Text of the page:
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8@eight: ASX set for flat start; RBA chief Lowe to speak

Though the delay in stimulus did little to disturb price action in markets overnight, concerns remain elevated that the absence of further support for the US economy may hinder its recovery.

3. US labour market continues to show signs of recovery: The data flow out of the US did continue to show an economy in a state of recovery. US jobless claims numbers were published for the week and revealed that the number of Americans applying for unemployment benefits fell below one million for the first time since the end of March.

Promisingly, the number of continuing claims also revealed a decline, dropping to 15.5 million, and its lowest level since early April.

4. UST yields climb on soft take-up of 30 year debt: Price action in US Treasury markets remained in focus, with US yields maintaining their recent rebound. The US 10 Year Treasury yield climbed 3-basis points to 0.71 per cent, expanding the US yield curve to the widest its been since May.

Though in part a reflection of greater hopes for the US economy and an uplift in inflation, last night’s move in Treasury yields came as consequence of soggy demand for long-dated Treasuries during a record sale of US 30 year debt, as issuance of government paper ramps-up to cover the US government’s fiscal stimulus.

5. Gold prices rebound, Euro and Pound top G10 FX: The lift in US yields only had a negligible impact on FX and commodity markets. The US Dollar broadly declined, only climbing against the AUD/USD and NZD/USD.

Gold recovered a portion of its recent losses, bouncing 1.9 per cent. The EUR/USD and GBP/USD proved the outperformers across the G10 currency space. Both currencies edged higher, largely due to a decision from the US government not to expand the list of European goods facing tariffs.

6. ASX200 set for flat start, with earnings driving price action: SPI Futures are indicating the ASX200 ought to open flat this morning.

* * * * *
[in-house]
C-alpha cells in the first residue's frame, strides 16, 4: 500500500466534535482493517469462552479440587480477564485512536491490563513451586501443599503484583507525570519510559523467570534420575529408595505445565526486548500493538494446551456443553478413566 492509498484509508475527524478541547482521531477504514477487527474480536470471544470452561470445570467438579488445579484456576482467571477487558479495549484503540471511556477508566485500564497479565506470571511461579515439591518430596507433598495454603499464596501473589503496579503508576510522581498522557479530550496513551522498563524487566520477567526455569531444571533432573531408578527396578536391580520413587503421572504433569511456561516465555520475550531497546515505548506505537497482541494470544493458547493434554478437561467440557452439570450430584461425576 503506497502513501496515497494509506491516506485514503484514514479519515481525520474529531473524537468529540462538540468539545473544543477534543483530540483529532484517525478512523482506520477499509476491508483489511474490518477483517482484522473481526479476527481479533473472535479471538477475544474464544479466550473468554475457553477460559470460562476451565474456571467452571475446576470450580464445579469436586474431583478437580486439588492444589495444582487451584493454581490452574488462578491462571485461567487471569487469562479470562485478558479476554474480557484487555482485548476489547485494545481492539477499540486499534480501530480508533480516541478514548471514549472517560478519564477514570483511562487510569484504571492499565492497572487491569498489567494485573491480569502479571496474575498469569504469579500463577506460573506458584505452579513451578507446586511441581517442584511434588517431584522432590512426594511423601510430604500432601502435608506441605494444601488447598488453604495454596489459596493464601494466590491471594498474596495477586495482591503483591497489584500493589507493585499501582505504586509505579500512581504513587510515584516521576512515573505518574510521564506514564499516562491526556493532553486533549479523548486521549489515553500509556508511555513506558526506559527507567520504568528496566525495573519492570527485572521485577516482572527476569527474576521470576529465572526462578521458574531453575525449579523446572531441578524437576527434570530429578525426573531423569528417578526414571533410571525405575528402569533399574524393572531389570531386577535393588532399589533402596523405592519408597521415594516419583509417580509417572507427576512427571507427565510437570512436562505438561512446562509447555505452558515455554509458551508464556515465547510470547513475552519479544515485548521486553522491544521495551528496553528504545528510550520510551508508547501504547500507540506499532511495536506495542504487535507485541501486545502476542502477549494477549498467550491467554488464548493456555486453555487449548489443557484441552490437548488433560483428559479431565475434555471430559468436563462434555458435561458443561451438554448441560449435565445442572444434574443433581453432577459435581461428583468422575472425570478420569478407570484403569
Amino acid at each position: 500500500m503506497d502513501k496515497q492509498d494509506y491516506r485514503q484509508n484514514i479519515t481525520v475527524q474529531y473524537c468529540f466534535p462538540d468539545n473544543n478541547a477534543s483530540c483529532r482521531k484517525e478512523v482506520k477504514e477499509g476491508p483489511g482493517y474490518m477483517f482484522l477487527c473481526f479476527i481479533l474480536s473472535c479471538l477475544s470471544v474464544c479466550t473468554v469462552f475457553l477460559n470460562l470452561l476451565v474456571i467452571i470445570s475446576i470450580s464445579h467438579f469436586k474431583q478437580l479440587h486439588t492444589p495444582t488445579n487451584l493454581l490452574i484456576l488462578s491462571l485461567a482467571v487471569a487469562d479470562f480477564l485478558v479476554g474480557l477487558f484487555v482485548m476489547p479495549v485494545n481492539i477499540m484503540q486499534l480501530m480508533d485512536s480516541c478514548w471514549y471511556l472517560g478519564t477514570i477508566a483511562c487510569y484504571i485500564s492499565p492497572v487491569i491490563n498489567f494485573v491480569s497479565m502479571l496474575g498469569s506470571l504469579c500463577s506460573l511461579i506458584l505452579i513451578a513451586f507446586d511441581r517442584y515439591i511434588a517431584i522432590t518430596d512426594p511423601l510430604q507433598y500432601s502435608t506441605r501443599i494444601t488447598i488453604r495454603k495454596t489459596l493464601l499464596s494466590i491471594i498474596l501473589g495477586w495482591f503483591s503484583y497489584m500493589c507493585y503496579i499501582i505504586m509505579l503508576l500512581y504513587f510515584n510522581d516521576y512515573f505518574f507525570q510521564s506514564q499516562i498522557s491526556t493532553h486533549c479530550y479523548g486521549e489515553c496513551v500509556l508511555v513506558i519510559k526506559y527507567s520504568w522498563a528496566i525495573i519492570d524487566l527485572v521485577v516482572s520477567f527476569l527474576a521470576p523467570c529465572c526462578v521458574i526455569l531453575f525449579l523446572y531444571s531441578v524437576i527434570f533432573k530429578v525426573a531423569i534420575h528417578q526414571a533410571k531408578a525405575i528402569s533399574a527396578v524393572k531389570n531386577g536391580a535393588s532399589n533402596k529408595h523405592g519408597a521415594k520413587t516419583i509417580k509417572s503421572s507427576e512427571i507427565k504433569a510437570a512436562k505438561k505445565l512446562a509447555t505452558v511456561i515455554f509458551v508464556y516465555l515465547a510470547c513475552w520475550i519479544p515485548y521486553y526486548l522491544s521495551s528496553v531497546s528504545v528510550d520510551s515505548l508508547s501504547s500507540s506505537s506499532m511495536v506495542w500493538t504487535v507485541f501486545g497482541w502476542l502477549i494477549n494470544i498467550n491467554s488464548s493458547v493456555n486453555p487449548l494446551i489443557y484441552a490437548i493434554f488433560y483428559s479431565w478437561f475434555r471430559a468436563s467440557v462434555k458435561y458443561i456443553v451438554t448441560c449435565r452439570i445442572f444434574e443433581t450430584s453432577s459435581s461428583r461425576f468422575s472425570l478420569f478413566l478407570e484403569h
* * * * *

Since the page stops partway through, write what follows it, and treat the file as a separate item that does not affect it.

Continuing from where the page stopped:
The move comes on the heels of a soft day for Australian equities, which declined 0.67 per cent yesterday. The sell-off came as investors digested what’s been a soft-start to local reporting season. The bank’s declined, after having popped higher on Wednesday following CBA’s underwhelming results. And the utilities and communication services sectors each declined by over 4 per cent, after Telstra and AGL underwhelmed with their full year earnings.

7. Data docket topped by US Retail Sales, consumer sentiment: The day for global markets is light-on from an event risk perspective. Locally, the economic calendar will be highlighted by RBA Governor Philip Lowe’s testimony before the House of Representatives standing committee on economics.

Abroad, China’s economic data dump will be perused by market participants, before focus turns to the US consumer this evening, with US Retail Sales figures and the University of Michigan’s Consumer Sentiment survey published.

8. Market watch:

ASX futures are down 3 points, or 0.1 per cent to 6044 at 6.59am AEST

  • On Wall St: Dow -0.3% S&P 500 -0.2% Nasdaq +0.3%
  • Spot gold +1.9% to $US1951.61 an ounce
  • Brent crude -0.8% to $US45.09 a barrel
  • US oil -0.8% to $US42.35 a barrel
  • Iron ore -0.1% to $US121.38 a tonne
  • 10-year yield: US 0.72% Australia 0.88% Germany -0.42%

This column was produced in commercial partnership between The Sydney Morning Herald, The Age and IG

Information is of a general nature only.

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